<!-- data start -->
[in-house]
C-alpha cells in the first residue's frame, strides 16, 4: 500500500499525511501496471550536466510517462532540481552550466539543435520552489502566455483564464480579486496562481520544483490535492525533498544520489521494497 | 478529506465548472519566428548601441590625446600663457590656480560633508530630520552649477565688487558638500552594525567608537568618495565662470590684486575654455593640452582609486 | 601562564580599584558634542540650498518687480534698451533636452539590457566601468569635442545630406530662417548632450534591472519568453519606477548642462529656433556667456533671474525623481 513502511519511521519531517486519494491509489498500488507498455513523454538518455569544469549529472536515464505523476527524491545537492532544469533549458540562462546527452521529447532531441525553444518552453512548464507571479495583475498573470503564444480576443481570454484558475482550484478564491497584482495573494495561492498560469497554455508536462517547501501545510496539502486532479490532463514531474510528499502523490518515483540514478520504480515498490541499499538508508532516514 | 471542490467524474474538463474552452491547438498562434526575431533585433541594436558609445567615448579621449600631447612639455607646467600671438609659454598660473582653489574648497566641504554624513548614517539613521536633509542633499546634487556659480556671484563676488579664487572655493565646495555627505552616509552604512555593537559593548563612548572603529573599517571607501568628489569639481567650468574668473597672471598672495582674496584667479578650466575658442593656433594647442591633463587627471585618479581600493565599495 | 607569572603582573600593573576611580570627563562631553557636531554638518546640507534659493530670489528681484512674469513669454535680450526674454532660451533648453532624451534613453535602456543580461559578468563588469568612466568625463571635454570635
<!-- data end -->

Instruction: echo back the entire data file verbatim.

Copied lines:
[in-house]
C-alpha cells in the first residue's frame, strides 16, 4: 500500500499525511501496471550536466510517462532540481552550466539543435520552489502566455483564464480579486496562481520544483490535492525533498544520489521494497 | 478529506465548472519566428548601441590625446600663457590656480560633508530630520552649477565688487558638500552594525567608537568618495565662470590684486575654455593640452582609486 | 601562564580599584558634542540650498518687480534698451533636452539590457566601468569635442545630406530662417548632450534591472519568453519606477548642462529656433556667456533671474525623481 513502511519511521519531517486519494491509489498500488507498455513523454538518455569544469549529472536515464505523476527524491545537492532544469533549458540562462546527452521529447532531441525553444518552453512548464507571479495583475498573470503564444480576443481570454484558475482550484478564491497584482495573494495561492498560469497554455508536462517547501501545510496539502486532479490532463514531474510528499502523490518515483540514478520504480515498490541499499538508508532516514 | 471542490467524474474538463474552452491547438498562434526575431533585433541594436558609445567615448579621449600631447612639455607646467600671438609659454598660473582653489574648497566641504554624513548614517539613521536633509542633499546634487556659480556671484563676488579664487572655493565646495555627505552616509552604512555593537559593548563612548572603529573599517571607501568628489569639481567650468574668473597672471598672495582674496584667479578650466575658442593656433594647442591633463587627471585618479581600493565599495 | 607569572603582573600593573576611580570627563562631553557636531554638518546640507534659493530670489528681484512674469513669454535680450526674454532660451533648453532624451534613453535602456543580461559578468563588469568612466568625463571635454570635